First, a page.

Abstract 17311: Clinical Trajectory of Left Ventricular Systolic Function in Septic Patients Admitted to the Intensive Care Unit

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Introduction: Changes in left ventricular (LV) systolic function have been widely reported in the setting of sepsis. However, the clinical trajectory of systolic function in patients after recovery from sepsis is unclear. We aim to characterize the trajectory of LV function among septic ICU patients who survive the intensive care unit (ICU).

Methods: We conducted a single-center retrospective cohort study of adult patients with sepsis admitted to the ICU from 2001-2012 at Beth Israel Deaconess Medical Center, who had at least one echocardiogram done while in the ICU and at least one follow up echo as an outpatient. Sepsis was defined as meeting the Angus definition of sepsis or requiring vasopressors, but excluding those in cardiogenic shock, hemorrhagic shock or on hemodialysis. We compared measurements of LV systolic ejection fraction (EF) between the first ICU and outpatient echos. LV EF was annotated as normal, hyperdynamic, or depressed (mild, moderate, and severe). Recovery of LV EF was defined as a change from depressed toward normal or hyperdynamic, or from hyperdynamic to normal.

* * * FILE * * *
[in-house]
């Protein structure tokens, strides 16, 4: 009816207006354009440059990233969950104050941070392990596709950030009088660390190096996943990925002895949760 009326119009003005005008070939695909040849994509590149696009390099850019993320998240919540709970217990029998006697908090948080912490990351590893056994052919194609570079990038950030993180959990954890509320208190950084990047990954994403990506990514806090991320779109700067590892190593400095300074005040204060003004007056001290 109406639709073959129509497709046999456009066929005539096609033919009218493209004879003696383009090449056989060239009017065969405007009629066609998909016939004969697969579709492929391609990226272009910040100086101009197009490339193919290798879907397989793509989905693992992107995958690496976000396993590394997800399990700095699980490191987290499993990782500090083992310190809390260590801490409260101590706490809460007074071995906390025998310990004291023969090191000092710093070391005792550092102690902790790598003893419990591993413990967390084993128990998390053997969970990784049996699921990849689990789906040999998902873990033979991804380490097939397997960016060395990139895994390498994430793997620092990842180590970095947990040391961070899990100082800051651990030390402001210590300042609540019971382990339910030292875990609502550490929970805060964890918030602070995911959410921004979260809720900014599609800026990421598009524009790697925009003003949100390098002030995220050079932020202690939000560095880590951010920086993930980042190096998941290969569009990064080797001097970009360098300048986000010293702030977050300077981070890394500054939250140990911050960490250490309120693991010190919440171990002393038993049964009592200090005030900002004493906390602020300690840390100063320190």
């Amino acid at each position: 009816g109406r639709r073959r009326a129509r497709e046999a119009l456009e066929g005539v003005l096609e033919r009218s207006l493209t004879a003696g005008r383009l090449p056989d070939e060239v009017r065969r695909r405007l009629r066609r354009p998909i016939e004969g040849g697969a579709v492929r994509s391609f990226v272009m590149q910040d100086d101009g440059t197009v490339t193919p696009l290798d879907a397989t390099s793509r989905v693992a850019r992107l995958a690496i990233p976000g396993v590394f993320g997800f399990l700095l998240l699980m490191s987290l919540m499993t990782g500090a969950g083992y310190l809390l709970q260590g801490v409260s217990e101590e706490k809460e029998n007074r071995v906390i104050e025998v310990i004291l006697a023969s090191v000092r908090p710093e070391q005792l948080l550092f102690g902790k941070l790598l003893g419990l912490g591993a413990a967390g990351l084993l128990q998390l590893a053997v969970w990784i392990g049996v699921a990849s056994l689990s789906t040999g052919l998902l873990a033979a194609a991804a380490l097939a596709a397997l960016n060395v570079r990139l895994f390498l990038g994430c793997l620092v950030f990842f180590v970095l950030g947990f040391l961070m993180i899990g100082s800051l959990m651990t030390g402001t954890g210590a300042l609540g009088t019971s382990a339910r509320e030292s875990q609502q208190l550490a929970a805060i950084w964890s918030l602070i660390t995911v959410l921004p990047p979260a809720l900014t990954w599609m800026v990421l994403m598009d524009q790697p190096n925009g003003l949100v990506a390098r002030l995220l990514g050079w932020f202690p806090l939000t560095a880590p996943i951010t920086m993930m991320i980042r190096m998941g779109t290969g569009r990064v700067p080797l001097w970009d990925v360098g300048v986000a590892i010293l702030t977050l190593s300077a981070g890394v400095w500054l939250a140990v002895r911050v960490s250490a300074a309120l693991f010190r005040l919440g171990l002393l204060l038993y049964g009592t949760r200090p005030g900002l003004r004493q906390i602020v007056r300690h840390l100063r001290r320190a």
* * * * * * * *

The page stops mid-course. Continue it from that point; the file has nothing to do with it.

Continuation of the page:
Results: Among 274 patients with an ICU echo followed by an outpatient echo, 182 had normal EF, 22 had mildly reduced EF, 17 had moderately reduced EF, 27 had severely reduced EF, and 26 had hyperdynamic EF. Of 92 patients with abnormal EF, 58 recovered (63%). Patients with hyperdynamic EF were significantly more likely to recover (p = 0.049), particularly among those with lower initial white blood cell (WBC) count (p=0.018). Among those with depressed EF (n=66), younger age was associated with recovery (p=0.048).

Conclusions: We find that hyperdynamic EF in septic ICU patients was likely to recover, particularly among patients with lower initial WBC count. Depressed EF in septic ICU patients was more likely to recover in younger patients. Further studies with larger sample sizes are needed to better understand the transient nature of systolic dysfunction from sepsis.

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